By Mark Fishkin
So, how’s your 2011 MLS season gone so far? Are you a fan an LA Galaxy or FC Dallas, and have watched your team deliver positive results all season? Perhaps you support the first-year Portland Timbers, who have turned a strong home start into a surprising run at a playoff berth. Maybe you’re a DC United fan, and your club has been energized for the home stretch by midseason addition Dwayne DeRosario.
Sadly, I support the New York Red Bulls, who have put their fans on a sizzling, then fizzling rollercoaster over the club’s first 27 matches. Loaded with talent, the Red Bulls have been a massive disappointed because of the revolving roster, lack of depth, international call-ups, and nagging injuries. Through it all, New York has had a few mini-seasons in its 2011 campaign, each marked by different lineups and vastly different results.
I: Racing Out of the Gate
New York started the season with a 4-1-3 run, garnering five shutouts in eight matches. Newly acquired Luke Rodgers and Thierry Henry clicked, and the Red Bulls responded. A 4-0 demolition of DC United at RFK on national TV was the high point, punctuated by a spectacular late goal by Juan Agudelo. The mini-season ended with a hard-fought, 1-1, draw at LA, also on ESPN2. After eight matches, RBNY led the Eastern Conference and appeared ready for a long stay at the top of the divisional table.
II: National Team Players Depart, then the Defense, then DeRo
Major League Soccer is not only a home for American talent, but for players from all over CONCACAF, and as the Gold Cup kicked off in early June, the talent-laden New York side lost more starting players than any other MLS team. Tim Ream and Juan Agudelo (USA), Rafa Marquez (MEX), Dwayne DeRosario (CAN), and Dane Richards (JAM) all departed the Red Bulls in late May, breaking the chemistry created in the early part of the season.
After a 3-1-2 start, Goalkeeper Bouna Coundoul was benched in favor of Greg Sutton, and with the starting central defenders missing, balls started pouring into the Red Bulls goal. A shock 2-3 home loss to Chivas USA preceded four straight draws where New York allowed six tallies. After a 2-1 home win over a poor New England Revolutoin side, the Red Bulls allowed three at Portland and four at Seattle, prompting coach Backe to send Sutton back to the bench. After a strong start, New York skidded on a 1-2-6 run, dropping the club to second in the East.
Despite the fact that he had sublimated his game as a Red Bull, 5-time MLS Cup champion Dwayne DeRosario, who had been acquired on April 1, was sent to DC United on June 27th for Dax McCarty. At the time, RBNY Sporting Director Erik Soler said the move was principally a financial one, but no one would confuse the two players, and New York’s offense, save Thierry Henry, would suffer as the summer continued.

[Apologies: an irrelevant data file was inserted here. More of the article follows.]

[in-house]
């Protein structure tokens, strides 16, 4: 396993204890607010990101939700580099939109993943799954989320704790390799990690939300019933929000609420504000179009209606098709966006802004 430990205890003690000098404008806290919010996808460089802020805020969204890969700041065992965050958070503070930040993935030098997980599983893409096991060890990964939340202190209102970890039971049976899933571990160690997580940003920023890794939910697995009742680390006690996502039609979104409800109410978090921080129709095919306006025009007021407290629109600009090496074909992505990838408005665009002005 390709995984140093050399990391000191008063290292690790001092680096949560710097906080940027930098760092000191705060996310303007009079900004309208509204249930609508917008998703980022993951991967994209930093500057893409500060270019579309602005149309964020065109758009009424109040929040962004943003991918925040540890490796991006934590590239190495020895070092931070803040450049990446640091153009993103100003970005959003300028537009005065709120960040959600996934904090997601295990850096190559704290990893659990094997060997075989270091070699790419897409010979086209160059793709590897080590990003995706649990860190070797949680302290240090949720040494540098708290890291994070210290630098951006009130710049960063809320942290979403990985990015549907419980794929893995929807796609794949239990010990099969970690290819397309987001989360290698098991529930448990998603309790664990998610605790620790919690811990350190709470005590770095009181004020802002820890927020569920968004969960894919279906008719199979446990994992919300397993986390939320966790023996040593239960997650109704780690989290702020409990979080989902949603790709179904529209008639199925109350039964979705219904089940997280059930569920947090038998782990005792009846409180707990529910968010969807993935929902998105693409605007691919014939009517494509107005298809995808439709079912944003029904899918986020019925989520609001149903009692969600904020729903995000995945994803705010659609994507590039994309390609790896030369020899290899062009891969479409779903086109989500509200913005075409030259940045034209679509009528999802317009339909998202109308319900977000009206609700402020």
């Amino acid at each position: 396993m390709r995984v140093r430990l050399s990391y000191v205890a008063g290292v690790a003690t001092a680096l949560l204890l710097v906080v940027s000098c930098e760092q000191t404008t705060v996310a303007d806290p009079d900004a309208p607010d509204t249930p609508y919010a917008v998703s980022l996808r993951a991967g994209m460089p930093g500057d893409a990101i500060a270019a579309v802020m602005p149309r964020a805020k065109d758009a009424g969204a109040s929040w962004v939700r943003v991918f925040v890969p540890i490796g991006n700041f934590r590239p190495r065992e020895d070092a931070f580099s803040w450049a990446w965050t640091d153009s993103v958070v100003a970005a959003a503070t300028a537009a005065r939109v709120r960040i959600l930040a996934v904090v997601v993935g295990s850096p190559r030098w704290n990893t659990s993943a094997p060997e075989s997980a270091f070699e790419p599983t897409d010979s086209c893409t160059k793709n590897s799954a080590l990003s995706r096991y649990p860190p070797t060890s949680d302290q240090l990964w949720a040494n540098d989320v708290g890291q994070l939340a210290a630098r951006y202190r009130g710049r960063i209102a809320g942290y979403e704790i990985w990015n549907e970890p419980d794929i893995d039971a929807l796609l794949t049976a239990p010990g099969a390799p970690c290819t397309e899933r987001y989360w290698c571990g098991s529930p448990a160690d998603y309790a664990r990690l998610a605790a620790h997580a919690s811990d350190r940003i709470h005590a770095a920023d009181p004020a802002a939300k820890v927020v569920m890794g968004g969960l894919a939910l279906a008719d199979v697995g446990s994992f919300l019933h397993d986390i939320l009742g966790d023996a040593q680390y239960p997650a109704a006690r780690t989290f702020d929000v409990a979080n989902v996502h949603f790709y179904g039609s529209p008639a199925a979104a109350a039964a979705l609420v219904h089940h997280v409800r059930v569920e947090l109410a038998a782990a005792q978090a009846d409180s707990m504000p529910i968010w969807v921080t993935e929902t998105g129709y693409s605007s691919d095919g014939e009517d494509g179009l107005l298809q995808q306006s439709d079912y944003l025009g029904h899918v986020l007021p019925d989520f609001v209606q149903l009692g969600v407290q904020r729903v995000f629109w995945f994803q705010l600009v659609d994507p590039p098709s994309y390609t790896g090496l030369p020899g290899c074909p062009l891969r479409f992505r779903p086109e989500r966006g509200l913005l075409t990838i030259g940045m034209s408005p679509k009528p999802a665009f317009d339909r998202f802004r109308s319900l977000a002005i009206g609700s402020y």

III: Jumping July
Playing a flat midfield with McCarty did not spark an offensive explosion, though, the Red Bulls did blow out Toronto, 5-0, at home on July 6. Aging German Goalkeeper Frank Rost joined club as a third DP, pushing Coundoul back to the bench and sending Sutton to Montreal on loan.
Burdened with nine matches in July, Backe all but forfeited New York’s US Open Cup quarterfinal at Chicago on the 12th. New York ran out the reserves and didn’t get a shot off in the 4-0 loss, sending the hard-core support into a fury over the Red Bulls passing up a chance to win a trophy. The club did win one in North London, however, playing two matches in two days during Henry’s homecoming at the Emirates Cup.
Still, New York’s league play continued to go sideways, posting a 1-2-3 MLS mark in July.
IV: Lost in August
As the summer wore on, it became evident that missing Luke Rodgers (out with Plantar Fasciitis) severely hampered the New York offense. Agudelo and Henry rarely were on the same page, as the young U.S. star frequently ran into the Frenchman’s lanes, clogging any decent starting opportunities. A 0-3 defeat at Salt Lake was the worst result of the season, followed by draws against beatable Chicago and New England sides.
Soler signed Stephane Auvray from Kansas City hoping to find a midfielder that could spark the attack. Mercifully, hurricane Irene washed out the Red Bulls’ late August home date with the league-leading Galaxy, a match New York certainly would have lost against a superior opponent. New York in August: 0-1-2.
V: The Fall of New York
With 20 days between a 2-2 draw at New England and the September 10 home date with Vancouver, Red Bulls fans were hoping that rested and healthier team (Solli and Rodgers returned) would surely swamp the bottom-dwelling Whitecaps. Saturday night at Red Bull Arena, New York conceded the first goal for the 10th time this season, and needed a stellar volley 20 minutes from time to salvage a 1-1 draw.
With seven matches to play, New York is now on the outside of the playoff zone, currently 6th in a 9-team East and 11th in an 18-team league. The Red Bulls now have less than a 50 percent chance of making the postseason, and with a team that boasts arguably a collection of the best players in MLS, the lack of on-field success has been nothing short of astonishing.
New York finishes the season at Dallas, home for RSL and Portland, at Toronto, home for LA, at Sporting Kansas Cith and home for Philadelphia. To ensure a playoff spot, The Red Bulls will need at least 11 points in the final 7 matches, but with two wins in its last 19, it looks like 2011 will be “the season of blank stares” until it mercifully ends on the 20th of October.
Mark Fishkin has been a MetroStars/Red Bulls season ticket holder since 1996. A longtime member of the Empire Supporters Club (ESC), Mark is a host and producer of the two year-old weekly Seeing Red podcast. Follow him on twitter: @MarkFishkin.
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